By 1315 GMT, Brent crude rose to $66.80 a barrel from the opening of $65.82, with a high of $66.98 and a low of $65.79.
And US crude rose to $56.95 per barrel from the opening level of $56.18 with a high of $56.97 and a low of $56.08.
Brent crude futures rose 0.6% on Monday, the second gain in three days, supported OPEC cuts. In contrast to that US crude fell 0.2%, the second daily loss in a row, after the report of the EIA
Prices are currently supported by efforts led by the (OPEC) Organization and independent producers, with Russia on top of them , to cut about 1.2 million barrels per day in order to balance the market.
The Goldman Sachs Group, also said that OPEC's strategy is to rebalance the market as soon as possible before coming out of cuts at the end of June.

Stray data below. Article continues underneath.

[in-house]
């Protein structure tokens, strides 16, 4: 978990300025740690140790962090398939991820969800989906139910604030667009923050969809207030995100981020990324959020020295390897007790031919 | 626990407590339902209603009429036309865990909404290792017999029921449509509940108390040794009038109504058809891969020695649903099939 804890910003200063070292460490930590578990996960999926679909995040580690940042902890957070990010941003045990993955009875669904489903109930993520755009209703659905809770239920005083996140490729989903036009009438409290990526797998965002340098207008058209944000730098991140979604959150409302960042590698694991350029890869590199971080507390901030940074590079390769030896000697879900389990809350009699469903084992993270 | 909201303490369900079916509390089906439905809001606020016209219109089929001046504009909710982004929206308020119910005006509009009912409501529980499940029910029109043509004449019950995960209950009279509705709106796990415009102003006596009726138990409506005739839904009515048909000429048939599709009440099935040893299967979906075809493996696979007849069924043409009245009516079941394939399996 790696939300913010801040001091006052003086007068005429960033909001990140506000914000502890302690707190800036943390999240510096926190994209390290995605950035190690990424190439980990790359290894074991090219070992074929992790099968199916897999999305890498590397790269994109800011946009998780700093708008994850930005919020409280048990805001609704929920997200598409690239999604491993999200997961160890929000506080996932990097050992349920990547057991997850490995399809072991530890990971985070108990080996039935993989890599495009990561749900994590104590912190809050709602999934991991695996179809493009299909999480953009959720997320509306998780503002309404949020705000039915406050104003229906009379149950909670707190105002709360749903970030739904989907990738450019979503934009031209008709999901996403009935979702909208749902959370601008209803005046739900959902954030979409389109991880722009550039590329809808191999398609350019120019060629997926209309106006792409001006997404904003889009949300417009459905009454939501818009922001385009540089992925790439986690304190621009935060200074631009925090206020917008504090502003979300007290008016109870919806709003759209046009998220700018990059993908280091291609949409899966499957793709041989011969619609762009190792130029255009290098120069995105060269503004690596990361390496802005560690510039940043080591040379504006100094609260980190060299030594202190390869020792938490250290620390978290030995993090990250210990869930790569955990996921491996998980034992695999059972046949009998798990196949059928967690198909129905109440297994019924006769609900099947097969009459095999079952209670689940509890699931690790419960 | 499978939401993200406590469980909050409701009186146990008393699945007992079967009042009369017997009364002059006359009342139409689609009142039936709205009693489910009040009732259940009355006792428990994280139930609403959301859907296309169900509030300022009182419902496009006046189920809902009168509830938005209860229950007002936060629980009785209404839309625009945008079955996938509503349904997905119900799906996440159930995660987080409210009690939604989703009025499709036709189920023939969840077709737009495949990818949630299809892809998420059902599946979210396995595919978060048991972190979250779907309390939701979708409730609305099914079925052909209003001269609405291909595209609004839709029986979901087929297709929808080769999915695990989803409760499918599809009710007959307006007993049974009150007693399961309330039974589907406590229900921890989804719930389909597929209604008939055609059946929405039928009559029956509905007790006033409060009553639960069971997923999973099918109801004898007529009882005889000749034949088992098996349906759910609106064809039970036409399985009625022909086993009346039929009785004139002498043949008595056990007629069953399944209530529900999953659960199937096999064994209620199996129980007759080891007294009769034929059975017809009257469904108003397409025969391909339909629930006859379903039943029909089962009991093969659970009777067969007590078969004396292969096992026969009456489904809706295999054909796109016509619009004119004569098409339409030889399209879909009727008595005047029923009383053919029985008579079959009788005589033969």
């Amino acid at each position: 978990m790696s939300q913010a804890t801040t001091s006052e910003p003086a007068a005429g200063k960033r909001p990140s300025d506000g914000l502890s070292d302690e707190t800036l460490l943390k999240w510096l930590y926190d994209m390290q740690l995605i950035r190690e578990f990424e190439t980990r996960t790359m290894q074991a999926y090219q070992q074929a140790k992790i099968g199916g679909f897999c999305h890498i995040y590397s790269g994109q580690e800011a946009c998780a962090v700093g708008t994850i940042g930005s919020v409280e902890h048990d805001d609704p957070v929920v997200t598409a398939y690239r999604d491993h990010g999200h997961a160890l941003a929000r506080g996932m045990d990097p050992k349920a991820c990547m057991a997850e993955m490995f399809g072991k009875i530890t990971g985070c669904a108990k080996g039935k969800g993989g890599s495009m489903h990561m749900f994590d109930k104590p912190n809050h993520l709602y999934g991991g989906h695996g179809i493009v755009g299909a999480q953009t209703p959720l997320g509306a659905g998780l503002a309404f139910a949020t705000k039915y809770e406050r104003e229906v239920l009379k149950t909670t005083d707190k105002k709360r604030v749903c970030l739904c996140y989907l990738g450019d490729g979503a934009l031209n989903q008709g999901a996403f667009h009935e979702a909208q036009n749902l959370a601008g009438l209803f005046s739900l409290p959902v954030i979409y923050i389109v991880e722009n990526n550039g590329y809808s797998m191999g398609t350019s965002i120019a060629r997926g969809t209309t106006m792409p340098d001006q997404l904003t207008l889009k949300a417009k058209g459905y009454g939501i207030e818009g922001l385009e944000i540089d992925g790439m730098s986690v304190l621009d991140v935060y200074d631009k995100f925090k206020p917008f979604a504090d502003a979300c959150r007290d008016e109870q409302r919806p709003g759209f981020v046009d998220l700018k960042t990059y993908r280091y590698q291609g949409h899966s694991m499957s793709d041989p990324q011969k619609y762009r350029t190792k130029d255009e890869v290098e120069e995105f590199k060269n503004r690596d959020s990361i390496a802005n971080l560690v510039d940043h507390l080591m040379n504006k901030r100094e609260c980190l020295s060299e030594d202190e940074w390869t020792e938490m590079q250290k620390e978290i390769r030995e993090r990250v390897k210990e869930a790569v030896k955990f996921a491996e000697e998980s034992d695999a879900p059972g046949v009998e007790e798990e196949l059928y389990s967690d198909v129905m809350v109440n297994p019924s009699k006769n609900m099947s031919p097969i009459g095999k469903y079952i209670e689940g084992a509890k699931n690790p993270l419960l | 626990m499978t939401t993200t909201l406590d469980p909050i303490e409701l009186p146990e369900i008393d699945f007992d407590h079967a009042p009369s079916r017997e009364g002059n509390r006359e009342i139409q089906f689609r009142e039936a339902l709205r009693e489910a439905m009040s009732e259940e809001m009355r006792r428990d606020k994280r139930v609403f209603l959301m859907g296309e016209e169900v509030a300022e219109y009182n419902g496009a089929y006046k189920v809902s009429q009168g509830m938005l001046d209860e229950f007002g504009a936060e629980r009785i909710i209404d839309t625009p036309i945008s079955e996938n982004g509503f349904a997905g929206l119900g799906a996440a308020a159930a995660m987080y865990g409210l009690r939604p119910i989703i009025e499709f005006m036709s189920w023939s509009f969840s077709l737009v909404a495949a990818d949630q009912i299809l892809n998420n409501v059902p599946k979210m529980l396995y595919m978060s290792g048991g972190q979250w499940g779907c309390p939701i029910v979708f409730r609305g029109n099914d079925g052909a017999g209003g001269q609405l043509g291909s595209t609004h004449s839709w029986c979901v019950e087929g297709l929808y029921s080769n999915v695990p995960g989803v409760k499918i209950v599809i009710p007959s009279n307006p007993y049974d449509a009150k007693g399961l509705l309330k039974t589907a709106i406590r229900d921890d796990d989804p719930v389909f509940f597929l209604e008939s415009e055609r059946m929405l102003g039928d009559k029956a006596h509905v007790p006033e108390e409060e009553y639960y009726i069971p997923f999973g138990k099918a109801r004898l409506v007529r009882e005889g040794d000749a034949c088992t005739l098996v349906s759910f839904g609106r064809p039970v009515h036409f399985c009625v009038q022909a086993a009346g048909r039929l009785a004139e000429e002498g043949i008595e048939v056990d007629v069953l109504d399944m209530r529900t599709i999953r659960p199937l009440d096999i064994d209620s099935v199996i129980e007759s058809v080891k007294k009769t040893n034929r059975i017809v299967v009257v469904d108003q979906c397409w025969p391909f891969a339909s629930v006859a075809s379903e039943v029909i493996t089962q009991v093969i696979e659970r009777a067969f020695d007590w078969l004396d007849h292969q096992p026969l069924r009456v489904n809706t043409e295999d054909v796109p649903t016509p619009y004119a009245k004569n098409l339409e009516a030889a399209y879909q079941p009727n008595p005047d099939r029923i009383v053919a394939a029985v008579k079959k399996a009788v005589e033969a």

The US investment bank expected to increase the production of the World Organization in the second half of this year to cope with the continuous increase in the production of rock oil in the United States.
Rising prices also support US sanctions on oil industries in Iran and Venezuela, members of OPEC.
In Venezuela PDVSA announced this week a maritime emergency because of difficulties in providing vessels and individuals to export oil abroad under US sanctions.
The US Energy Agency announced yesterday the rise of the country's commercial inventories by about 7.1 million barrels in the week ending March 1, to exceed the expectations of experts rise by 1.2 million barrels.
As for the US production levels, it stabilized last week with little change in the total of 12.1 million barrels per day, the highest level of production ever in the United States.